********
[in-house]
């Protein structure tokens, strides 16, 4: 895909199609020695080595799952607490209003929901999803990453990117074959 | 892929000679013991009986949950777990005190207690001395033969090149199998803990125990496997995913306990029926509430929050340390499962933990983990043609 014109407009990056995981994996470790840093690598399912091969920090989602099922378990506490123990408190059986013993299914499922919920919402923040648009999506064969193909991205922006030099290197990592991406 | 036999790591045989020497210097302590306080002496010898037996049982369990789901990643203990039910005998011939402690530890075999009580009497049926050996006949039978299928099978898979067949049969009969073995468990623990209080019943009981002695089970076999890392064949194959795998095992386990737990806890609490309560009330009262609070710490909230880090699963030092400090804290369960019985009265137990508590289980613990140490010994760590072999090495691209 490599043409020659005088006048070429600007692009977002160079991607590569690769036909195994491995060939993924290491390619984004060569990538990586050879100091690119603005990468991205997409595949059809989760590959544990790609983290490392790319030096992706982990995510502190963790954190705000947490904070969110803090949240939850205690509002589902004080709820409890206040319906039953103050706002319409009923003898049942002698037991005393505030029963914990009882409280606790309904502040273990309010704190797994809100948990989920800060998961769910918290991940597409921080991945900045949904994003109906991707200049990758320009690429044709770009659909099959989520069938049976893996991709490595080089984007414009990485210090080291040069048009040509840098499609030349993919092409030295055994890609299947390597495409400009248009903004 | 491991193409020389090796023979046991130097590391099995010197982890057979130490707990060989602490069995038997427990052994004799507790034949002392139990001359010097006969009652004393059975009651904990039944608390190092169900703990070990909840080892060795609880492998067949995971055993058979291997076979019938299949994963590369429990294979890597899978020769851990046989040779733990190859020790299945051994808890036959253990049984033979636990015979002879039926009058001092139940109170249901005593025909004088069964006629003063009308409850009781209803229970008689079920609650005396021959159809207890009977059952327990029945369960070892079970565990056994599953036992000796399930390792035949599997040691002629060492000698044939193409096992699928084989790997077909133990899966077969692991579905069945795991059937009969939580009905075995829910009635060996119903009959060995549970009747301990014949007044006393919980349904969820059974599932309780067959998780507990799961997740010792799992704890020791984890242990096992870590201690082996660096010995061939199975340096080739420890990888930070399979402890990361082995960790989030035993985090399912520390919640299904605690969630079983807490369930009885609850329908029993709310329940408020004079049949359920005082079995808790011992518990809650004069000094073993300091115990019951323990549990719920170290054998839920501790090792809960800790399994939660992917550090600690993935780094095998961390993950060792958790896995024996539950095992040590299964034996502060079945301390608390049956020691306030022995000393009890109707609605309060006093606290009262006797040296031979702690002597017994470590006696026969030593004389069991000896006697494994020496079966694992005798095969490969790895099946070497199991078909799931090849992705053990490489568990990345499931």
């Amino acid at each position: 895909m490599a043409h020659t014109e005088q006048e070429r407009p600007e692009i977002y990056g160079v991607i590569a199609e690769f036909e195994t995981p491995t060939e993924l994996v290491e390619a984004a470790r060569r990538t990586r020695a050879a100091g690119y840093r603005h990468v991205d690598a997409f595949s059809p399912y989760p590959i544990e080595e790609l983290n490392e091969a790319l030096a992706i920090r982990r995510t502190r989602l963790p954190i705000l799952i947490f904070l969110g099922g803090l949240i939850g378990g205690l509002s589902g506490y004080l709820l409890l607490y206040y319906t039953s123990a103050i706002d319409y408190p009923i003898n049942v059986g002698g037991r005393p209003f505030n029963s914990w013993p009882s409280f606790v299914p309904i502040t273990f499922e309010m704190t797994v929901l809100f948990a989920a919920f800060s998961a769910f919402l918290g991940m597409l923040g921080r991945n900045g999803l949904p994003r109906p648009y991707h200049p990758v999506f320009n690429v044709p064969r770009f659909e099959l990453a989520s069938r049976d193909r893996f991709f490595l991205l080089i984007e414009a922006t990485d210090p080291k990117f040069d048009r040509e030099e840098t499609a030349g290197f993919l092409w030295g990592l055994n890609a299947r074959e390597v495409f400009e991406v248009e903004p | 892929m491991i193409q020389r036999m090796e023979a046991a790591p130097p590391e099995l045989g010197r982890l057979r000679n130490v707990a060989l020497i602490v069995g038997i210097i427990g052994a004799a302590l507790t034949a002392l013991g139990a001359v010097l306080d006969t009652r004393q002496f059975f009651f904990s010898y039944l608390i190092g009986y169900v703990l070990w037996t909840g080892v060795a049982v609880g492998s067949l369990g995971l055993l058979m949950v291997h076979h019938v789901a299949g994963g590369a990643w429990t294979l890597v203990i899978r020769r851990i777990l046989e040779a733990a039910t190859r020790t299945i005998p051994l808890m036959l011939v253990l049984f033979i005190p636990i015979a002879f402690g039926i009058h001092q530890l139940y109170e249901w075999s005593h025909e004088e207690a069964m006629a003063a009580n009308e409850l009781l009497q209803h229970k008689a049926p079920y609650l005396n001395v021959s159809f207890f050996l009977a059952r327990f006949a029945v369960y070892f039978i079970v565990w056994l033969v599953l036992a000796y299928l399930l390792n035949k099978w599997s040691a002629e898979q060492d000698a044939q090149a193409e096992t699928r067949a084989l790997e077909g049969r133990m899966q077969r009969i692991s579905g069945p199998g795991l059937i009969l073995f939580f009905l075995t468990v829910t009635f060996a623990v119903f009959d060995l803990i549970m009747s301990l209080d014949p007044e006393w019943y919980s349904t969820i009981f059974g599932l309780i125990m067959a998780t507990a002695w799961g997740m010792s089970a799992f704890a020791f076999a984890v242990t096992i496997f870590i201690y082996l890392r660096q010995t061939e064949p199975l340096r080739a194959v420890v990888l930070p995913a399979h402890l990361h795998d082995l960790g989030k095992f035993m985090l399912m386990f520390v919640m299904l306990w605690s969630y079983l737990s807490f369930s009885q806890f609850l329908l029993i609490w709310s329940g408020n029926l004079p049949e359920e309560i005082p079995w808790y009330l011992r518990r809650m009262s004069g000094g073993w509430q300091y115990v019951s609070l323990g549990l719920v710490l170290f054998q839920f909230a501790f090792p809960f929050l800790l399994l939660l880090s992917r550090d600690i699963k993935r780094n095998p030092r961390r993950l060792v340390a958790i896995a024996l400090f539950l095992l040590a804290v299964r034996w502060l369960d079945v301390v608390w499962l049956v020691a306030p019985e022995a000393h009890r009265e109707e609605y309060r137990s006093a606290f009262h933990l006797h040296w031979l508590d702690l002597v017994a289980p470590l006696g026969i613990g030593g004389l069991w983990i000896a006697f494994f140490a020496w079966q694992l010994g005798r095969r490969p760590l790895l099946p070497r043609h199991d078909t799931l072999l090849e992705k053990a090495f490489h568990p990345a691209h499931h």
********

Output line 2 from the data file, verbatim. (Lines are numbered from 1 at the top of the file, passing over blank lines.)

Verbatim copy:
């Protein structure tokens, strides 16, 4: 895909199609020695080595799952607490209003929901999803990453990117074959 | 892929000679013991009986949950777990005190207690001395033969090149199998803990125990496997995913306990029926509430929050340390499962933990983990043609 014109407009990056995981994996470790840093690598399912091969920090989602099922378990506490123990408190059986013993299914499922919920919402923040648009999506064969193909991205922006030099290197990592991406 | 036999790591045989020497210097302590306080002496010898037996049982369990789901990643203990039910005998011939402690530890075999009580009497049926050996006949039978299928099978898979067949049969009969073995468990623990209080019943009981002695089970076999890392064949194959795998095992386990737990806890609490309560009330009262609070710490909230880090699963030092400090804290369960019985009265137990508590289980613990140490010994760590072999090495691209 490599043409020659005088006048070429600007692009977002160079991607590569690769036909195994491995060939993924290491390619984004060569990538990586050879100091690119603005990468991205997409595949059809989760590959544990790609983290490392790319030096992706982990995510502190963790954190705000947490904070969110803090949240939850205690509002589902004080709820409890206040319906039953103050706002319409009923003898049942002698037991005393505030029963914990009882409280606790309904502040273990309010704190797994809100948990989920800060998961769910918290991940597409921080991945900045949904994003109906991707200049990758320009690429044709770009659909099959989520069938049976893996991709490595080089984007414009990485210090080291040069048009040509840098499609030349993919092409030295055994890609299947390597495409400009248009903004 | 491991193409020389090796023979046991130097590391099995010197982890057979130490707990060989602490069995038997427990052994004799507790034949002392139990001359010097006969009652004393059975009651904990039944608390190092169900703990070990909840080892060795609880492998067949995971055993058979291997076979019938299949994963590369429990294979890597899978020769851990046989040779733990190859020790299945051994808890036959253990049984033979636990015979002879039926009058001092139940109170249901005593025909004088069964006629003063009308409850009781209803229970008689079920609650005396021959159809207890009977059952327990029945369960070892079970565990056994599953036992000796399930390792035949599997040691002629060492000698044939193409096992699928084989790997077909133990899966077969692991579905069945795991059937009969939580009905075995829910009635060996119903009959060995549970009747301990014949007044006393919980349904969820059974599932309780067959998780507990799961997740010792799992704890020791984890242990096992870590201690082996660096010995061939199975340096080739420890990888930070399979402890990361082995960790989030035993985090399912520390919640299904605690969630079983807490369930009885609850329908029993709310329940408020004079049949359920005082079995808790011992518990809650004069000094073993300091115990019951323990549990719920170290054998839920501790090792809960800790399994939660992917550090600690993935780094095998961390993950060792958790896995024996539950095992040590299964034996502060079945301390608390049956020691306030022995000393009890109707609605309060006093606290009262006797040296031979702690002597017994470590006696026969030593004389069991000896006697494994020496079966694992005798095969490969790895099946070497199991078909799931090849992705053990490489568990990345499931």